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Would you believe me if I tell you you got it all wrong?

That I'm wrong. Sure.

That your right ... Depends on if I'm able to follow any additional supplied argumentation and if it can match it up with there intended contextual point of view.

You are fooled by the way Sleep() is implemented in AutoIt.

Not really sure I'm following you here.

- I have never seen how sleep is implemented in AutoIt itself.

- You mean: "... fooled by the virtual way sleep seems to work from a AutoIt users point of view, compared to how sleep actually is implemented in AutoIt itself" ?

The "Technically probably incorrect" was my way of saying something similar. That part seems to have backfired.

While sleep everything sleeps for real. But Sleep() is in reality series of linked sleeps.

That crossed my mind, and made sense. But I did not see the significants of this to the virtual way AutoIt code is executed or behaves.

Functions you mention are executed in the mean time, i.e. they wait all right.

You lost me here.

- Assuming internal AutoIt POV.

- What do you mean with "in the mean time".

- "They wait all right". wait for what? Internal/real issued sleep commands by AutoIt? (That makes no sens to me. As AutoIt can be considered out-cold when "its" in a true sleeping state. With 'Waiting' I presume some sort of active state.)


"Straight_and_Crooked_Thinking" : A "classic guide to ferreting out untruths, half-truths, and other distortions of facts in political and social discussions."
"The Secrets of Quantum Physics" : New and excellent 2 part documentary on Quantum Physics by Jim Al-Khalili. (Dec 2014)

"Believing what you know ain't so" ...

Knock Knock ...
 

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#9 ·  Posted (edited)

Not really sure I'm following you here.

- I have never seen how sleep is implemented in AutoIt itself.

- You mean: "... fooled by the virtual way sleep seems to work from a AutoIt users point of view, compared to how sleep actually is implemented in AutoIt itself" ?

The "Technically probably incorrect" was my way of saying something similar. That part seems to have backfired.

You have wrong assumptions and derived wrong conclusions. All based on wrong premises (if any).

That crossed my mind, and made sense. But I did not see the significants of this to the virtual way AutoIt code is executed or behaves.

AutoIt is high level language in development phase. Serious work with it requires understanding of the internal workings. Anyone (and I mean anyone) saying different is plain ignorant.

You lost me here.

- Assuming internal AutoIt POV.

- What do you mean with "in the mean time".

- "They wait all right". wait for what? Internal/real issued sleep commands by AutoIt? (That makes no sens to me. As AutoIt can be considered out-cold when "its" in a true sleeping state. With 'Waiting' I presume some sort of active state.)

When you do Sleep(250) AutoIt will (most likely) split that to 25 calls to Sleep function -the one I linked to. Between those sleeps AutoIt will be active. Proving this is trivial but since the audience isn't of that type, I won't for example.

And functions that use other threads (Inet... whatever) shouldn't be affected by any sleep.

Edited by trancexx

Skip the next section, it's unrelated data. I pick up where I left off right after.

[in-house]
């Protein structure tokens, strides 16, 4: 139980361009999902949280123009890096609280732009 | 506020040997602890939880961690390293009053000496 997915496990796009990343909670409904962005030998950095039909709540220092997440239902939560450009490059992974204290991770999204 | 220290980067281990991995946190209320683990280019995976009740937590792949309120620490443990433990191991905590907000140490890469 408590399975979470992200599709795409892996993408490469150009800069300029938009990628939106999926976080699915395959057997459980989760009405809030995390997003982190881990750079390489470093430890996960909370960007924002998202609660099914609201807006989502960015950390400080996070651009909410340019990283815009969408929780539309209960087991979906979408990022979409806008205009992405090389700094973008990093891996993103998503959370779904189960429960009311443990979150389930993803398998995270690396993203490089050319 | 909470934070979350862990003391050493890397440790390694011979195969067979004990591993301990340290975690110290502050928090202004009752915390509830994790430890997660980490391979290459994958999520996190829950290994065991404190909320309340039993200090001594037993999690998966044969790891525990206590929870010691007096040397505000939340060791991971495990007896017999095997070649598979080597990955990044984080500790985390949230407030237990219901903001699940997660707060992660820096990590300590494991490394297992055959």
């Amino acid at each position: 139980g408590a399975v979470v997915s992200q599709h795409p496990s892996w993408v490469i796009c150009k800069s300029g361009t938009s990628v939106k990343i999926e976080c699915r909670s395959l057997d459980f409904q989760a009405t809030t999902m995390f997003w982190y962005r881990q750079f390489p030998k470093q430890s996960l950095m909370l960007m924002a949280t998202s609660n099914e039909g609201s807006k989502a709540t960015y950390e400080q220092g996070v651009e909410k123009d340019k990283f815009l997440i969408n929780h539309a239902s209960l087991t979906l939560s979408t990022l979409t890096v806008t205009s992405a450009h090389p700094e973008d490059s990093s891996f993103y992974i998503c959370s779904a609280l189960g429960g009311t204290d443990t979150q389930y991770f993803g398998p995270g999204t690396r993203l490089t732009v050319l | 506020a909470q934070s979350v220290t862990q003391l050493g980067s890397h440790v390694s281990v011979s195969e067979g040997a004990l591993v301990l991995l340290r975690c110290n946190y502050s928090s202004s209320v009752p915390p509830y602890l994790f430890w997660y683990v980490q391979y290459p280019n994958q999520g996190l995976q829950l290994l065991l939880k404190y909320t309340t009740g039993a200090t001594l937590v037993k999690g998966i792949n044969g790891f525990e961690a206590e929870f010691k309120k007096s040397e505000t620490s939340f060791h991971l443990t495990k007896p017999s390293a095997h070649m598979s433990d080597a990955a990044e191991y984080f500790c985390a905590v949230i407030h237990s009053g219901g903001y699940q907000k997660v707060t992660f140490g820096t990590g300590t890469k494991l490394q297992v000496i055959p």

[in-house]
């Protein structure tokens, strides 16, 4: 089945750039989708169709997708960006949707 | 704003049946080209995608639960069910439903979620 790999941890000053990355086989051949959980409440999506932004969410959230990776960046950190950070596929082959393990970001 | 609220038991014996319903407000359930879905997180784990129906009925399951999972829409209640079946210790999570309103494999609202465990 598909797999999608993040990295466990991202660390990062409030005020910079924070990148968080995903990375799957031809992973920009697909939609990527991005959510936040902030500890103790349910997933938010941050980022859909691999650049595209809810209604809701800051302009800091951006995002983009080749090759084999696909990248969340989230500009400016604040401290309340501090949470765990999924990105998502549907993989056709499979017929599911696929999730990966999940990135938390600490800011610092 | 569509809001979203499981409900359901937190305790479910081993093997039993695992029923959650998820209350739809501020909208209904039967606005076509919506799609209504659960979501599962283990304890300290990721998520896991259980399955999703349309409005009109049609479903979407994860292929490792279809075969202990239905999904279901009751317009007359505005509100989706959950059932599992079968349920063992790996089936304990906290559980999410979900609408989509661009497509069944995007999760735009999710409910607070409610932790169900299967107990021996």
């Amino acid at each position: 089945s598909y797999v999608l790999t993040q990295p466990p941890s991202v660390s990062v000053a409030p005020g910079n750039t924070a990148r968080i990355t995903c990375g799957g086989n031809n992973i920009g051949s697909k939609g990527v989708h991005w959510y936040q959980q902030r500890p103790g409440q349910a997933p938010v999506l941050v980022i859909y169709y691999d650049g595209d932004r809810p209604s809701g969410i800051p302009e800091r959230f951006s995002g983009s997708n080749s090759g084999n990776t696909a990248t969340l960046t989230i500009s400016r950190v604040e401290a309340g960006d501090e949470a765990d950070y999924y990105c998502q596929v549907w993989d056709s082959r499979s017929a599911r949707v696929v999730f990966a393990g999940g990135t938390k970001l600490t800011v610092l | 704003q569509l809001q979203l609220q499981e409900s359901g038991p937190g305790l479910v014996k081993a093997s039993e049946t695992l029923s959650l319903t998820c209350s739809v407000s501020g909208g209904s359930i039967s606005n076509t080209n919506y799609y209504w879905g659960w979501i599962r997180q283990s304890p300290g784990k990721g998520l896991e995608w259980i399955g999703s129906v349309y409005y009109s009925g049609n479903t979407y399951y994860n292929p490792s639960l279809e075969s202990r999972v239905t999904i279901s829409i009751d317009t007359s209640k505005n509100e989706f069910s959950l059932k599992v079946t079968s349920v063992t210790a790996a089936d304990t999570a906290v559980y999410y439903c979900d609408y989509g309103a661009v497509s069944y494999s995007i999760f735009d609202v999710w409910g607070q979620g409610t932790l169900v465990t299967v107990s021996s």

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eMyvnE

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#10 ·  Posted (edited)

Right. I'm cutting this "trancexx versus me" short as I don't see this resulting in anything useful.

Anyone that thinks he/she (or both) can clear up the confusion. ... (Here or PM if you like).

Edited by MvGulik

"Straight_and_Crooked_Thinking" : A "classic guide to ferreting out untruths, half-truths, and other distortions of facts in political and social discussions."
"The Secrets of Quantum Physics" : New and excellent 2 part documentary on Quantum Physics by Jim Al-Khalili. (Dec 2014)

"Believing what you know ain't so" ...

Knock Knock ...
 

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#11 ·  Posted (edited)

I can't necessarily say how AutoIt currently does it, but we do know how it USED to handle sleeps based on the old source code.

First, the function itself:

AUT_RESULT AutoIt_Script::F_Sleep(VectorVariant &vParams, Variant &vResult)
{
    // Handle sleep 0 as a special
    if (vParams[0].nValue() <= 0)
        ::Sleep(0);
    else
    {
        m_tWinTimerStarted  = timeGetTime();    // Using the WinWait timer - go fig.
        m_nWinWaitTimeout   = vParams[0].nValue();
        m_nCurrentOperation = AUT_SLEEP;
        Execute();
    }

    return AUT_OK;

} // Sleep()

So from here we see that Sleep(0) actually directly invokes the windows API Sleep(). Otherwise it leverages a custom timing mechanic (in fact, the same one used for WinWait) and invokes a separate call to Execute() (which is the line-by-line function handler). Following the Execute() code we see:

AUT_RESULT AutoIt_Script::Execute(int nScriptLine)
{
    MSG         msg;
    VectorToken LineTokens;                     // Vector (array) of tokens for a line of script
    const char  *szScriptLine;
        ...
        ...
        while(m_bWinQuitProcessed == false && m_bUserFuncReturned == false)
    {
        // Run the windows message loop and handle quit conditions
        ProcessMessages();

        // If script is in a quit state then don't execute any more code
        if (m_nCurrentOperation == AUT_QUIT)
            break;                              // Exit while loop

        // If we are waiting for something (winwait, sleep, paused, etc) then loop again
        if (HandleDelayedFunctions() == true)
            continue;
       ...
       ....
}

The "HandleDelayedFunctions" function is where it does the actual 'sleeping', the execute loop just calls that until it returns false:

HandleDelayedFunctions does what its name implies, and handles the various waiting functions in AutoIt, among them all of the "proccess waits", handled by this function (only the first part is included, since it pertains to the discussion):